When appellant continued to express reluctance, Detective Windsor offered to let him "take the form home," noting that it "would really help [them] with solving" the murder. Detective Windsor stated that "the only thing that [was] holding [them] up" from eliminating him as a suspect was their ability to "verify [his] timeline" using his phone. The detectives repeatedly appealed to appellant's purportedly close friendship with Mr. Puryear and the effect that Mr. Puryear's death was going to have on his family.

After Detective Windsor stated that he thought appellant was "hiding something in [his] phone," appellant reiterated that he did not want them going through his phone because it was a "personal privacy" issue, and he was "not comfortable" with it. In


response to appellant stating that he did not know "what else [they] want[ed] him to do," the following occurred:

DETECTIVE WINDSOR: Well, I mean, for starters, maybe you can jump back on the train of telling the truth.
[APPELLANT]: I mean -
DETECTIVE SMITH: You're lying.
[APPELLANT]: I'm not lying about nothing, sir.
DETECTIVE SMITH: Yes you are. I[t]'s okay.
[APPELLANT]: I'm not.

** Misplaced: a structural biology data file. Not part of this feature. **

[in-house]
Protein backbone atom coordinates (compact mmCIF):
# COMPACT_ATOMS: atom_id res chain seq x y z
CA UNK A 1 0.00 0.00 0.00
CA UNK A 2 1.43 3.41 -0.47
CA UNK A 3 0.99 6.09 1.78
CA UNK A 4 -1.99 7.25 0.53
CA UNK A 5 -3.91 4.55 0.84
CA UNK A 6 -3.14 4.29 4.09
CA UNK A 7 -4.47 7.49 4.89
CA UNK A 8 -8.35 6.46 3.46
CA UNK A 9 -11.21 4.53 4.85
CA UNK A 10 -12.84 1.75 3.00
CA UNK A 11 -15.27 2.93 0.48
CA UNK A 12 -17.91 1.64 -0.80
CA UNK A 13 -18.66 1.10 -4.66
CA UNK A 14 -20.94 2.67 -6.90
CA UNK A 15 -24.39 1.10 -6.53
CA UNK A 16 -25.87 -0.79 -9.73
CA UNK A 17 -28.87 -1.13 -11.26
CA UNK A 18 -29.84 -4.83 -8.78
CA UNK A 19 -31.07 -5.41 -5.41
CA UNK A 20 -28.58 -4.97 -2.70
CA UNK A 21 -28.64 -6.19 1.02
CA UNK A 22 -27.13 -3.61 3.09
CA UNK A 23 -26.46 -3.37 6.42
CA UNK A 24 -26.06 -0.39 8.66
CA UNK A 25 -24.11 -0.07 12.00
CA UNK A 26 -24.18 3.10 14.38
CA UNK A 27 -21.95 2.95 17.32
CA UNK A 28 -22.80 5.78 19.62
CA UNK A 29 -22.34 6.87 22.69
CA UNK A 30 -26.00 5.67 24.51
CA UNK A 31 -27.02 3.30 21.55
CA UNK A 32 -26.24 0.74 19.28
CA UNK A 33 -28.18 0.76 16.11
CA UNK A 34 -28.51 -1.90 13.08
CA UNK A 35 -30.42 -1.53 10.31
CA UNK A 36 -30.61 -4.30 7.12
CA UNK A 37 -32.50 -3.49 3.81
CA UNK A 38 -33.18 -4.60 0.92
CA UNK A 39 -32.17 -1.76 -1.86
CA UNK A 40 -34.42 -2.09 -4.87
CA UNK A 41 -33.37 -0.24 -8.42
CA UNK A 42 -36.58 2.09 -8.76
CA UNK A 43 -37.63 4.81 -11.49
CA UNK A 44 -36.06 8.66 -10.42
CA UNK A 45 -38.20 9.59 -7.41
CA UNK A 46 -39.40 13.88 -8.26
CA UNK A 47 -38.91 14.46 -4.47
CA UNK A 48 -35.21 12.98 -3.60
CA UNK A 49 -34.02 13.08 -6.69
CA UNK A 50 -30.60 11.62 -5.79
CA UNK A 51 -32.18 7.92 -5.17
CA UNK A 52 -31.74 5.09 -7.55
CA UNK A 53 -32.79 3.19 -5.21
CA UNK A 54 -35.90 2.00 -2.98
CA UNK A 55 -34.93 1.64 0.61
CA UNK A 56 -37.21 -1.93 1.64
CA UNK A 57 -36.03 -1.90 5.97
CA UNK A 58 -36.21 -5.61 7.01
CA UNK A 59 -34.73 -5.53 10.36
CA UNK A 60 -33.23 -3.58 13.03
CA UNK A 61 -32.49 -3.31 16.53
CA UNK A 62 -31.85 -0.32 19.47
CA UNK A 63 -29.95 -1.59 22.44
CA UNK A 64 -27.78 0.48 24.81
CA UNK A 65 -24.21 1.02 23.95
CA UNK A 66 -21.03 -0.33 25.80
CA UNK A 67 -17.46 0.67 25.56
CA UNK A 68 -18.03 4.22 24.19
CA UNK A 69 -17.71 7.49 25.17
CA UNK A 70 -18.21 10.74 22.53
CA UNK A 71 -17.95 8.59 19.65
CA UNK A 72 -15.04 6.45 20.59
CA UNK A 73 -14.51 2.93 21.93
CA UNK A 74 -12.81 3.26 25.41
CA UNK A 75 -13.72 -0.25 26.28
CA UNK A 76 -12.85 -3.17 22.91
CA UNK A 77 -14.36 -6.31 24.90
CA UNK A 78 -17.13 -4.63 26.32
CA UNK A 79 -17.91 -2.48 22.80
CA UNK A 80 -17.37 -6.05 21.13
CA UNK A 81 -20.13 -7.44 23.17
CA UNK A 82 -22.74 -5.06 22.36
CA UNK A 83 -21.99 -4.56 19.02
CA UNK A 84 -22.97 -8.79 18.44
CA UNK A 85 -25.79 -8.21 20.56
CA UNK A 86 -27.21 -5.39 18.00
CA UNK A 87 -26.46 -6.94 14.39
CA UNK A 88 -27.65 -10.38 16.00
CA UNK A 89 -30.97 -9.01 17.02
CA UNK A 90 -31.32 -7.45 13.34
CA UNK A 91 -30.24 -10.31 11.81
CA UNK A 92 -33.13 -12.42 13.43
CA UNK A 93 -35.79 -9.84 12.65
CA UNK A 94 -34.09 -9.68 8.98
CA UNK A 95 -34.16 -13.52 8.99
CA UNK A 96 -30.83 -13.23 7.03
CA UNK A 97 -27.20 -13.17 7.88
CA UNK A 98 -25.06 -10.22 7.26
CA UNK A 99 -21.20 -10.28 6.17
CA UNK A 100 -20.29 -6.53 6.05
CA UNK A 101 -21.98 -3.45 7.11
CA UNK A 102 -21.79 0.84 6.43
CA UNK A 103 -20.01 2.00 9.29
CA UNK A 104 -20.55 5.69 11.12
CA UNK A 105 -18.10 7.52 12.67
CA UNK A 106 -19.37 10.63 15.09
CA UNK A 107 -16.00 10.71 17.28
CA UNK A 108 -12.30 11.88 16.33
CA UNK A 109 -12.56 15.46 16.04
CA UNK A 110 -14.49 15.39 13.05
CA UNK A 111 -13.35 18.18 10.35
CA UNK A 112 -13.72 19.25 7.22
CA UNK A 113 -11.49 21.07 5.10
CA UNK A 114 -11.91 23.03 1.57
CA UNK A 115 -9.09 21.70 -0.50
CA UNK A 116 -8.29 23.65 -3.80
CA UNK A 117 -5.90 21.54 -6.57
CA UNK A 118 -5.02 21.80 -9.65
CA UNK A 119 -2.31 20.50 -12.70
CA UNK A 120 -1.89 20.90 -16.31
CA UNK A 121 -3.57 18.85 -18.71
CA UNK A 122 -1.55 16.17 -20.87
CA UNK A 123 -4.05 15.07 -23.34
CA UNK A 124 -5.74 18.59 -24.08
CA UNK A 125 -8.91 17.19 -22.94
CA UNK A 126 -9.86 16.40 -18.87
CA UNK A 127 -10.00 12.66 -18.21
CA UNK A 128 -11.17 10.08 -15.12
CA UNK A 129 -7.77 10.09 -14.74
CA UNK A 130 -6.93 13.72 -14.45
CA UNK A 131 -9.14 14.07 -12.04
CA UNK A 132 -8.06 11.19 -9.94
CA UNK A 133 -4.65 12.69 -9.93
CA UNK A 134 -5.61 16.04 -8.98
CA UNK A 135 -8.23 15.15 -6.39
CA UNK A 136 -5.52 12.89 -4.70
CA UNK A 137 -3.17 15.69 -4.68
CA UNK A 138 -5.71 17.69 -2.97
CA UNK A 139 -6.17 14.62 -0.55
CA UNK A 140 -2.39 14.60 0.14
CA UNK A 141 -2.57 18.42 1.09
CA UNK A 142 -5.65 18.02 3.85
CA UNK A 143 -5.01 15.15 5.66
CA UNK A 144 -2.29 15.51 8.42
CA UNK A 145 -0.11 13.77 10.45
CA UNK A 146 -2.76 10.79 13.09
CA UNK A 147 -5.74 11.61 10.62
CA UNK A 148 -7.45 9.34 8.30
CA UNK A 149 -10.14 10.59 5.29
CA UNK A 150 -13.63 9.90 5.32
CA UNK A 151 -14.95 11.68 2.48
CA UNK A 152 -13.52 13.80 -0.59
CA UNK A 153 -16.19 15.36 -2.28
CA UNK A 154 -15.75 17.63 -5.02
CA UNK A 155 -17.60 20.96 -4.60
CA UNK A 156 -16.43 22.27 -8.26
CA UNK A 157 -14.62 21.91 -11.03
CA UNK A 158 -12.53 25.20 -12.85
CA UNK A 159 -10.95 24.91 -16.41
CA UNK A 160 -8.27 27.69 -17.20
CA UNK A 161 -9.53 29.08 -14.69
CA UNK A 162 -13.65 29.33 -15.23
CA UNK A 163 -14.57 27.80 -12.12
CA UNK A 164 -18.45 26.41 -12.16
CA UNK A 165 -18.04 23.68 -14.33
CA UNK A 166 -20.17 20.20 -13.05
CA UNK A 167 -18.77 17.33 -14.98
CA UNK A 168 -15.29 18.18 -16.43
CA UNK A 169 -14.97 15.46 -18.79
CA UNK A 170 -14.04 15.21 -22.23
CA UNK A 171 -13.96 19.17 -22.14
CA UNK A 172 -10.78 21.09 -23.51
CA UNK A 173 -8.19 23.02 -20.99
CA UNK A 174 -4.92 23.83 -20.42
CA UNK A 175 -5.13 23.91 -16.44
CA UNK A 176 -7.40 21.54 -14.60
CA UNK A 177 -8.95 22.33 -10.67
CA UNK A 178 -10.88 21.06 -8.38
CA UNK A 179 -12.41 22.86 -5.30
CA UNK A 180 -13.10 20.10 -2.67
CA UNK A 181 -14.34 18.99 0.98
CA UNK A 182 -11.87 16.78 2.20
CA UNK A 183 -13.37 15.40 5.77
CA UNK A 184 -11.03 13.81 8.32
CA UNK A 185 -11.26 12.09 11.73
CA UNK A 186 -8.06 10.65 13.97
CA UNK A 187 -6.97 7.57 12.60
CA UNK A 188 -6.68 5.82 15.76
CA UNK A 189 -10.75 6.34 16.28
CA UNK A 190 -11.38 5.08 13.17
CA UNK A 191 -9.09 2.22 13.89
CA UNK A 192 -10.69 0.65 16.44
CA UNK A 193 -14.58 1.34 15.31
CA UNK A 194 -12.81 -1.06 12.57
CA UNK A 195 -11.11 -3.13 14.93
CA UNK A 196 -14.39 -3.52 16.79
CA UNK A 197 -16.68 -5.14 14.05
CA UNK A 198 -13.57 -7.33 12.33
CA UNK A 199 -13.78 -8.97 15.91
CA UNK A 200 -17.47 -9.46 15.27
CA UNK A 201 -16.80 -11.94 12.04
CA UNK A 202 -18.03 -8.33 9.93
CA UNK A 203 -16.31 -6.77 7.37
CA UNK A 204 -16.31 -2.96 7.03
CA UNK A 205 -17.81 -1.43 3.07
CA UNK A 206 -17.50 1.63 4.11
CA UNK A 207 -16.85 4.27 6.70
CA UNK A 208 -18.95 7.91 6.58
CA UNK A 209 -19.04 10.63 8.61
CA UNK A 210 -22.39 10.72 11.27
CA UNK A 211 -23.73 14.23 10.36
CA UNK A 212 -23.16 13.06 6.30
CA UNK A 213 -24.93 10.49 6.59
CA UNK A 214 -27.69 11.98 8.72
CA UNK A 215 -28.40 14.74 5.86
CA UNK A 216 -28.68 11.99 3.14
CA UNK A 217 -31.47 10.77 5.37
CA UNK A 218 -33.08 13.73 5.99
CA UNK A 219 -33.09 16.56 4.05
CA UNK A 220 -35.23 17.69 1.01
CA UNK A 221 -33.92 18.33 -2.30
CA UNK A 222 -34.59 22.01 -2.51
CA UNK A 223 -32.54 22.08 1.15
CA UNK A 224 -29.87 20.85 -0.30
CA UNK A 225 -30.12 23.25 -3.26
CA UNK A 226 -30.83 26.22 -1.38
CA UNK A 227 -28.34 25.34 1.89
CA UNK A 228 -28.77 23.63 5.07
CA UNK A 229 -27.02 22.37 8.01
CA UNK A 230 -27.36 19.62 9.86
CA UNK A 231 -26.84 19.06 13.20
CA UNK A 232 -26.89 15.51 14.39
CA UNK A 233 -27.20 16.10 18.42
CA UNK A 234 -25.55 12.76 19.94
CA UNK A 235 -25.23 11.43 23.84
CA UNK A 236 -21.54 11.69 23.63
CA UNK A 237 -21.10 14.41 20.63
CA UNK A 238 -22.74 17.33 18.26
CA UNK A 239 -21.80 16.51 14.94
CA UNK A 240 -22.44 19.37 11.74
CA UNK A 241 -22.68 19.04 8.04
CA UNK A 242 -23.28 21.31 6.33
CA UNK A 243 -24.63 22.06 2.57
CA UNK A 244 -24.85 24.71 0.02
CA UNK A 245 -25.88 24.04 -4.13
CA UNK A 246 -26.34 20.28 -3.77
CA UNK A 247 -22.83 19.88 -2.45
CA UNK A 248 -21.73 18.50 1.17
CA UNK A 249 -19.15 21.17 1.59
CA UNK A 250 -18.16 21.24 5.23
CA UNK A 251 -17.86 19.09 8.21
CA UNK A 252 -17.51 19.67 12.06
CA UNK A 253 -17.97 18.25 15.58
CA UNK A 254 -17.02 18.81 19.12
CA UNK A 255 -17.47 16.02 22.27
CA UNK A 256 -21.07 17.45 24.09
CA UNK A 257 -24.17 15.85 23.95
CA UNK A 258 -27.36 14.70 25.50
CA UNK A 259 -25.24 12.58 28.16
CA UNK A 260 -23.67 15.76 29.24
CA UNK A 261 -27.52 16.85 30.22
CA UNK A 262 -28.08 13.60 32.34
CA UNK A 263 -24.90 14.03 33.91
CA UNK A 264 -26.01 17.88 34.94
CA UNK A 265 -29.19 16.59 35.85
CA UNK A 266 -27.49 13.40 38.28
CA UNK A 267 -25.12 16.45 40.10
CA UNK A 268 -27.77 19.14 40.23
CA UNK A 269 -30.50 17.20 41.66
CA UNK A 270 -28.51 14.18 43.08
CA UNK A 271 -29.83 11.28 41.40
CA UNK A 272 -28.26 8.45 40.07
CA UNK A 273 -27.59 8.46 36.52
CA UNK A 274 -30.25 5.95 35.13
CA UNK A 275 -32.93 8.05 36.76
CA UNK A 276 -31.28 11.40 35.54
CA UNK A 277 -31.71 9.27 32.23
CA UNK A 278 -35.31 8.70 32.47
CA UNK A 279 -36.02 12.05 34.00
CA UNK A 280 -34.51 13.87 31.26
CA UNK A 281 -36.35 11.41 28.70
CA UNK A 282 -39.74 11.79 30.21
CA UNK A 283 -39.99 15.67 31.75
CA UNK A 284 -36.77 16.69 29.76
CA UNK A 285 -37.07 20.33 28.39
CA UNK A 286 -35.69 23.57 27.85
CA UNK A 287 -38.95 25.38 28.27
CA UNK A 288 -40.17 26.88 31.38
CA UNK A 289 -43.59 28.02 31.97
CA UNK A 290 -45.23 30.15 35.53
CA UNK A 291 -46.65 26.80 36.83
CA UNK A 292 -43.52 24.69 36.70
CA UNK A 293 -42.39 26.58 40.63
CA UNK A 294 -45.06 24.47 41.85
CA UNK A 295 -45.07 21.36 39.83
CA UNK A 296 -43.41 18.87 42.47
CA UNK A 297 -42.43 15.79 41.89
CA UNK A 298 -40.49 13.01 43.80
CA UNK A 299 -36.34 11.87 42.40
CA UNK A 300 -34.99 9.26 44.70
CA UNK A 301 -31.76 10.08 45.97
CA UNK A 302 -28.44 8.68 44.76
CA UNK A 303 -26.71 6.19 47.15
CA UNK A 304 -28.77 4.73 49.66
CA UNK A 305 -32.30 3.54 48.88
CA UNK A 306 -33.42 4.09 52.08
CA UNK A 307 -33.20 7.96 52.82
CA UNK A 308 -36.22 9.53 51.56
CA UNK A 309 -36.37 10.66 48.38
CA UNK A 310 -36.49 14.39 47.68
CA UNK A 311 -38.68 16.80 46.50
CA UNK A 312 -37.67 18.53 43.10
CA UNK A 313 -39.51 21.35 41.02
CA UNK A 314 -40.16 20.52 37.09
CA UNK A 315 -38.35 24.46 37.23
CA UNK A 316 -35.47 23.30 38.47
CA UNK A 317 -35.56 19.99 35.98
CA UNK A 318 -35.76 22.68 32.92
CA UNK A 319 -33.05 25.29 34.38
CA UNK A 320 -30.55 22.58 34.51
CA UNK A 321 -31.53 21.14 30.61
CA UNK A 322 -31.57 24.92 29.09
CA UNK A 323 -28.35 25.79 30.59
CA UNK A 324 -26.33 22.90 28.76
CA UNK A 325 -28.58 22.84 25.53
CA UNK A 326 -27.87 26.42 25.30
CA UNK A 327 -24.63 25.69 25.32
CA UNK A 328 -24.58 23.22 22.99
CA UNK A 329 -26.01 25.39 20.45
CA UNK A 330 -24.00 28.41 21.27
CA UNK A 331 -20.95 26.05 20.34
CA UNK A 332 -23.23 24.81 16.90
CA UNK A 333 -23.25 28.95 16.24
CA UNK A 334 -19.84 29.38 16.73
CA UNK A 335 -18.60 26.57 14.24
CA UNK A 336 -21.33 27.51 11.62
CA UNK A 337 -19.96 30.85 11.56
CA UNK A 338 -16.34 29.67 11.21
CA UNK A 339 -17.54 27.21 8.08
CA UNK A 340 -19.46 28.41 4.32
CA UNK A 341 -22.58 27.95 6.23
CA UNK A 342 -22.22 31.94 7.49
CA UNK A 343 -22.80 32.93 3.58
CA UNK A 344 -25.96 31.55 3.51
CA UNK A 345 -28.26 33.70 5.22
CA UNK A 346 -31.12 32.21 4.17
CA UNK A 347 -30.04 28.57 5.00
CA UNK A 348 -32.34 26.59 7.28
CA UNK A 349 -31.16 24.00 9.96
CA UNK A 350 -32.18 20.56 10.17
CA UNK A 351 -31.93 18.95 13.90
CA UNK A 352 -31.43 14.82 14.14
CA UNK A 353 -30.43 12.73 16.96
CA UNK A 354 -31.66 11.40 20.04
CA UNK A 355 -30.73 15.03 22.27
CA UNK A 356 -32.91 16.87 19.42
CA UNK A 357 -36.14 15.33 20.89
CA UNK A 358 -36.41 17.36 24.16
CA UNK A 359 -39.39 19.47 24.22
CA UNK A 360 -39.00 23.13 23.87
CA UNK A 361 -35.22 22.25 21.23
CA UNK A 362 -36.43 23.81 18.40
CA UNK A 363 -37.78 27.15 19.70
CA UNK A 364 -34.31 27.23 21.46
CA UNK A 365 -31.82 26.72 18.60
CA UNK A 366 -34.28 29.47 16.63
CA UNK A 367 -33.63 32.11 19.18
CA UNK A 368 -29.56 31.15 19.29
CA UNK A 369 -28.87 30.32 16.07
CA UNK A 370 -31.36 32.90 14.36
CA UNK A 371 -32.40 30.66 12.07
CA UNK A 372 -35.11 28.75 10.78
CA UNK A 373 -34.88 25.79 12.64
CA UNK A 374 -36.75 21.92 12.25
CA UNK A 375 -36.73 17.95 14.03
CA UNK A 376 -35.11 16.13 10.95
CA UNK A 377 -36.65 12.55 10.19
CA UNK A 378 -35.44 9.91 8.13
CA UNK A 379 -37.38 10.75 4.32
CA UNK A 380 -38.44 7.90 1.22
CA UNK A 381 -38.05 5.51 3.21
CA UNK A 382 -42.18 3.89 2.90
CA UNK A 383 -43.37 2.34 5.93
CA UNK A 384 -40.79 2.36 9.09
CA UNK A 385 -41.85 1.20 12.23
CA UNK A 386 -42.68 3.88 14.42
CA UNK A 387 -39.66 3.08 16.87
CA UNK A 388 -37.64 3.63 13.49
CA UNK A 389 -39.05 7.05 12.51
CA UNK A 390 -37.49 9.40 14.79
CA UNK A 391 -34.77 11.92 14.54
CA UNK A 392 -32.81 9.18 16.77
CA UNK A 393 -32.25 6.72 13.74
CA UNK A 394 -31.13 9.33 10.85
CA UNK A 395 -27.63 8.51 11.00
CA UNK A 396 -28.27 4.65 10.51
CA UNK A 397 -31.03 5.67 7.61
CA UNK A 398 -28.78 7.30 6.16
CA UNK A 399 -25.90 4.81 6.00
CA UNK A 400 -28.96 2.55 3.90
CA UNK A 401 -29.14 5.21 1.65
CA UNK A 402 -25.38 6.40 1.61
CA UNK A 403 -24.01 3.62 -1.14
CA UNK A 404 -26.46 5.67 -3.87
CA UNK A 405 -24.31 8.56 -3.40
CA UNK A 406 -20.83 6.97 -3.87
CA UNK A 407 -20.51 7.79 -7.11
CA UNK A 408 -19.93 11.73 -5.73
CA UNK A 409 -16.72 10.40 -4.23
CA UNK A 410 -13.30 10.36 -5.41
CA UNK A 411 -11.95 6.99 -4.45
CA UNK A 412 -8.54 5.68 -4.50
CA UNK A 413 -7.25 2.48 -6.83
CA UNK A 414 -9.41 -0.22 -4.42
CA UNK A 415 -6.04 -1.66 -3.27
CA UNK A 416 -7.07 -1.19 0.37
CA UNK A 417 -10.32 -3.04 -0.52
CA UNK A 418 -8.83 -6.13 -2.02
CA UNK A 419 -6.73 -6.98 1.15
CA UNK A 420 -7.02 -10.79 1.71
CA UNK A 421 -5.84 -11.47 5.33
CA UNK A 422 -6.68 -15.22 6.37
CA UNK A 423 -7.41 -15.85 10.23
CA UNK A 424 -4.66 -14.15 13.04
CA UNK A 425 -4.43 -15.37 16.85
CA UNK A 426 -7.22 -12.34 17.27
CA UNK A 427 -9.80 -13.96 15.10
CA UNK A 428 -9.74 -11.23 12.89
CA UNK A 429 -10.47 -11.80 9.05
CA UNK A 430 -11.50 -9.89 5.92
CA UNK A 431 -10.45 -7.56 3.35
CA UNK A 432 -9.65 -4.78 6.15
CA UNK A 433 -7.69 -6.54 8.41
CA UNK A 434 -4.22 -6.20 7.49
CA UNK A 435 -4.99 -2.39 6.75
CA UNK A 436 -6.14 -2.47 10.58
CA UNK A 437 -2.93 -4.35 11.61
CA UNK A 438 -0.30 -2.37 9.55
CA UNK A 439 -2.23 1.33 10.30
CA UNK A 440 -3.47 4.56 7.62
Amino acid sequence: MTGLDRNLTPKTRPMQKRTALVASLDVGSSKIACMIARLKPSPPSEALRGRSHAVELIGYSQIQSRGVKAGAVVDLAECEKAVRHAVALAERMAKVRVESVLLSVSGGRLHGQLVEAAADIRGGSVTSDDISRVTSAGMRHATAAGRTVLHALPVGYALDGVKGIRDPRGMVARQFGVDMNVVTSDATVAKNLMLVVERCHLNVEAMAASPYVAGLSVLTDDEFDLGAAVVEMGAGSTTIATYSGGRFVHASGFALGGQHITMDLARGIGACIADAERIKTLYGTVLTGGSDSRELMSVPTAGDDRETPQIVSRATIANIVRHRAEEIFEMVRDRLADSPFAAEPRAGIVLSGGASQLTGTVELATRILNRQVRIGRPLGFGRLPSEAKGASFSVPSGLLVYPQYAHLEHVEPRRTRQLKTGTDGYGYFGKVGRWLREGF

DETECTIVE SMITH: You are. It's okay.
[APPELLANT]: I told you guys everything that I know.
DETECTIVE WINDSOR: No, we know different. We know big time different.
[APPELLANT]: I just told you guys everything that I know, sir.
* * *
[APPELLANT]: I'm innocent. I told you guys everything that I know. I told you everything on paper.
DETECTIVE SMITH: What're you saying you're innocent for? Nobody's saying you was guilty. Nobody's saying that. (Indiscernible), you know, we're just - we're all different in here.
[APPELLANT]: Mm-hmm.
DETECTIVE SMITH: But I know you're a liar. That's something we can prove.

Following this exchange, the detectives both left the room, stating that "maybe [he] need[ed] some time to think" before they went "over this again" because he had "backed [himself] in a corner [he did not] need to be in." Before leaving, they told him that if he did not start telling the truth, it was "not going to be good for [him]." They stated that, when they returned "at some point today" after speaking to "everybody else," they expected him to tell the truth. Appellant was then left alone in the room...